Harley J. Sims
Harley J. Sims is a writer and independent scholar living in Ottawa, Canada. He holds a Ph.D. in English from the University of Toronto, as well as an M.A. and B.A. from Carleton University.
A lover of languages and their ability to craft worlds, he has published various articles, chapters, and reviews in scholarly and popular publications in the U.S., U.K., and Canada. At home, he is a literary and linguistic contributor to national television and radio programs. A proud husband, father, and weightlifting enthusiast, Harley can be reached on his website at www.harleyjsims.webs.com, where many texts and video clips can also be found.
Denial kills you twice: Canada’s response to terrorism
3 Nov 2014 | FEATURES |
Some people cannot and will not accept that Canada has been attacked by Islamic terrorists.
Taking the “mother” out of Mother Earth News
4 Mar 2014 | FEATURES |
An article on living childfree seems an odd choice for a back to nature magazine.
Living in the past
17 Dec 2013 | FEATURES |
What’s behind our love affair with the Middle Ages?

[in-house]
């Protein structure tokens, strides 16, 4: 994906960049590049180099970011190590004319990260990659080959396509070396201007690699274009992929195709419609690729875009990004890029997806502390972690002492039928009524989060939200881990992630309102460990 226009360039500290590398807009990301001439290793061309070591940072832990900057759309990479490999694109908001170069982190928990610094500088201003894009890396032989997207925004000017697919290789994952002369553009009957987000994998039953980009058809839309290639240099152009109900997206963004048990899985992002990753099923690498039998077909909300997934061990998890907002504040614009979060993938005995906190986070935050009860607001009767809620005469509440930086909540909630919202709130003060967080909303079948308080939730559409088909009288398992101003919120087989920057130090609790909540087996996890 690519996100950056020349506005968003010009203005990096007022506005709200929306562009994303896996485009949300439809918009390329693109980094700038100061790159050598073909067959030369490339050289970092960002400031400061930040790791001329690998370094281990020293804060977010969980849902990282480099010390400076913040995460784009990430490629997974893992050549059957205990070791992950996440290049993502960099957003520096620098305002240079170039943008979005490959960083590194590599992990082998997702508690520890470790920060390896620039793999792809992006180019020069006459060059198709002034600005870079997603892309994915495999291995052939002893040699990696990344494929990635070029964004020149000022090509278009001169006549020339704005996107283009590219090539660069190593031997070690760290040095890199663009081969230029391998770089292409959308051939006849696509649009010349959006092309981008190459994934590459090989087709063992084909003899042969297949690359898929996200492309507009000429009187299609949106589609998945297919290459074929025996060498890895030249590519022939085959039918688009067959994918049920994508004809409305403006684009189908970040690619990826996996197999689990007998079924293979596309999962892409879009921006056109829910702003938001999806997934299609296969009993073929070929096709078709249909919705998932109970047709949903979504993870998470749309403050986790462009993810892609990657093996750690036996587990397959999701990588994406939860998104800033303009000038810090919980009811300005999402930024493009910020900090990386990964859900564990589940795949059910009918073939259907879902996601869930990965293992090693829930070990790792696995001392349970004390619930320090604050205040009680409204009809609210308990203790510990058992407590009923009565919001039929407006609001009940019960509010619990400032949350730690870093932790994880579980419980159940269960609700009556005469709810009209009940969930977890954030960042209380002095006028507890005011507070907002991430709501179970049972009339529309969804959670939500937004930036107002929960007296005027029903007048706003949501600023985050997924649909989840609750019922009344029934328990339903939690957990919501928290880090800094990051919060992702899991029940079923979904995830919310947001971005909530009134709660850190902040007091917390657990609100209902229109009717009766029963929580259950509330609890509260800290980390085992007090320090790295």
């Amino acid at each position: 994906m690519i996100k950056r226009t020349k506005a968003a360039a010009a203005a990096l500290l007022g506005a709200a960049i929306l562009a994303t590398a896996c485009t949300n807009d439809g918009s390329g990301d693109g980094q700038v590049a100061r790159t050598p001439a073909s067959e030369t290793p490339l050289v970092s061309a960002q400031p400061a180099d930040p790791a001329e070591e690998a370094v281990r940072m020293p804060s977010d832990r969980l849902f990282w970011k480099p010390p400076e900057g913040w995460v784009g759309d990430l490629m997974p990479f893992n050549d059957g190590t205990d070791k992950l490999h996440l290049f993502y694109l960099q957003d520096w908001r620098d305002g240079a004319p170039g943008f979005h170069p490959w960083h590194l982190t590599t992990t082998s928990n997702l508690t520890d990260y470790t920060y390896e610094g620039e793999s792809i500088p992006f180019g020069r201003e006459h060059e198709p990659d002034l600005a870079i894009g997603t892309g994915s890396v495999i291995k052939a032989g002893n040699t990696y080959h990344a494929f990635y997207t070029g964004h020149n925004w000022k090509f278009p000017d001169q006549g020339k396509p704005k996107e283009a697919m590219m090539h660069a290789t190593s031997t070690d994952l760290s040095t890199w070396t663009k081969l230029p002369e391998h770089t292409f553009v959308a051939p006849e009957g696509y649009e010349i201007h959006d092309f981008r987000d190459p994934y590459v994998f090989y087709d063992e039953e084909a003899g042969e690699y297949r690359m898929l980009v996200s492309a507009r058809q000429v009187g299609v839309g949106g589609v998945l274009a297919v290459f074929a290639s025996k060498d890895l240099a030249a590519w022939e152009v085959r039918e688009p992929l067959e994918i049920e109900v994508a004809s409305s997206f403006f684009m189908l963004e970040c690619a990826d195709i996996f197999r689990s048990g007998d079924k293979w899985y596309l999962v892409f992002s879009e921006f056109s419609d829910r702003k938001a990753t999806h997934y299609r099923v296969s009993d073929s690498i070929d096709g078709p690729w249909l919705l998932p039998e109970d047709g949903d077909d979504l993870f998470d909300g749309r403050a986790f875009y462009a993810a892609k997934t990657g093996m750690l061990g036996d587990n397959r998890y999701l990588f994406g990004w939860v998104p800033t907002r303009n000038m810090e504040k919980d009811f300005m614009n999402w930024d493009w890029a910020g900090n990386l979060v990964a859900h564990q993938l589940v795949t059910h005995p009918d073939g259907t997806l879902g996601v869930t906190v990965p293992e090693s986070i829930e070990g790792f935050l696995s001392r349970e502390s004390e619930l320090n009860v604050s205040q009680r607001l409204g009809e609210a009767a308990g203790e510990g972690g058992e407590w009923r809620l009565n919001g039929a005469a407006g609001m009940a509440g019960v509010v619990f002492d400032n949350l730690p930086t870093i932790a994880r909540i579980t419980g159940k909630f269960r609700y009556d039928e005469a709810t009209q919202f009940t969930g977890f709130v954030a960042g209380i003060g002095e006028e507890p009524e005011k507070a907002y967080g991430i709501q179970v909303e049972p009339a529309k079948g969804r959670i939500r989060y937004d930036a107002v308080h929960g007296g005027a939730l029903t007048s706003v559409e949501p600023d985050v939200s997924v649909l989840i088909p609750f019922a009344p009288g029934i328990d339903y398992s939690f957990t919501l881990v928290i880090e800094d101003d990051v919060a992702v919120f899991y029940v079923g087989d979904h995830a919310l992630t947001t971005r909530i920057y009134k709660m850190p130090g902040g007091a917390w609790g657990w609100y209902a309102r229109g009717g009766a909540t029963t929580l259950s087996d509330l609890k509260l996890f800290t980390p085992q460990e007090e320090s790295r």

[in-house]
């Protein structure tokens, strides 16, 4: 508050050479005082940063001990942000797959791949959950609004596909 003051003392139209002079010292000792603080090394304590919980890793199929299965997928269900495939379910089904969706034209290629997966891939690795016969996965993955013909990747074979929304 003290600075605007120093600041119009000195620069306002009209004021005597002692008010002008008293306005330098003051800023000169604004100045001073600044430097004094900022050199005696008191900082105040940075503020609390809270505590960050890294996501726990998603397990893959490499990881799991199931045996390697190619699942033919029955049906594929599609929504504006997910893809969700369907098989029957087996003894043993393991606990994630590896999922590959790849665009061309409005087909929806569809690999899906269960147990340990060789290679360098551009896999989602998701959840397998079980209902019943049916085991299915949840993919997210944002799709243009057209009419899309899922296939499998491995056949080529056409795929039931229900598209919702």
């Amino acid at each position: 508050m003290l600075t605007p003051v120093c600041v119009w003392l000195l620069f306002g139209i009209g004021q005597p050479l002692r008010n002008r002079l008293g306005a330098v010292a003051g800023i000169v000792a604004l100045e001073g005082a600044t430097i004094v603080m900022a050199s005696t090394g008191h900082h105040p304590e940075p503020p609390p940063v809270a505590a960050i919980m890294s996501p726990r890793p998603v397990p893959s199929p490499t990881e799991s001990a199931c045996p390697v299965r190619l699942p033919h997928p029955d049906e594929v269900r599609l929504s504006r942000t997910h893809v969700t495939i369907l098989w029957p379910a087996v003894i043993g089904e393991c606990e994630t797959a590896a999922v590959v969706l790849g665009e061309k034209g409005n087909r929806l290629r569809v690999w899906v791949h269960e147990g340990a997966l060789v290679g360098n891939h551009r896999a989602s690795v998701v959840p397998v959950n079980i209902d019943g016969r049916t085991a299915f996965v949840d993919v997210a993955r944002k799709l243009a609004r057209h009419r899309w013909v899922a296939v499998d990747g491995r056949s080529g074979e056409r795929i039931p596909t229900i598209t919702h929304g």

Riding the coattails of Harry Potter
27 Aug 2013 | FEATURES |
J.K. Rowling's foray into detective fiction is entertaining if undistinguished.
Favourite books of 2012
18 Dec 2012 | FEATURES |
Looking for a good read over the Christmas holidays? A late present? Look no further.
75 years of The Hobbit
7 Dec 2012 | FEATURES |
J.R.R. Tolkien's imaginative adventure has become the gold standard of children’s literature.
The Victims’ Revolution
9 Nov 2012 | FEATURES |
In a new book a gay writer pens a powerful indictment of identity studies as dogmatic cults.
The Casual Vacancy
22 Oct 2012 | FEATURES |
J.K. Rowling’s first novel for adults is a sprawling, dark, misanthropic tale about the worst kind of Muggles.
Donner and Blitzen! Where’s my pipe?
8 Oct 2012 | FEATURES |
A publisher bowdlerises familiar verses to produce a non-smoking Santa for the edification of children.
A geek lesson about sensitivity
20 Sep 2012 | FEATURES |
If the language sensitivity police are right, one of the most expressive words of the tech revolution should be banned.
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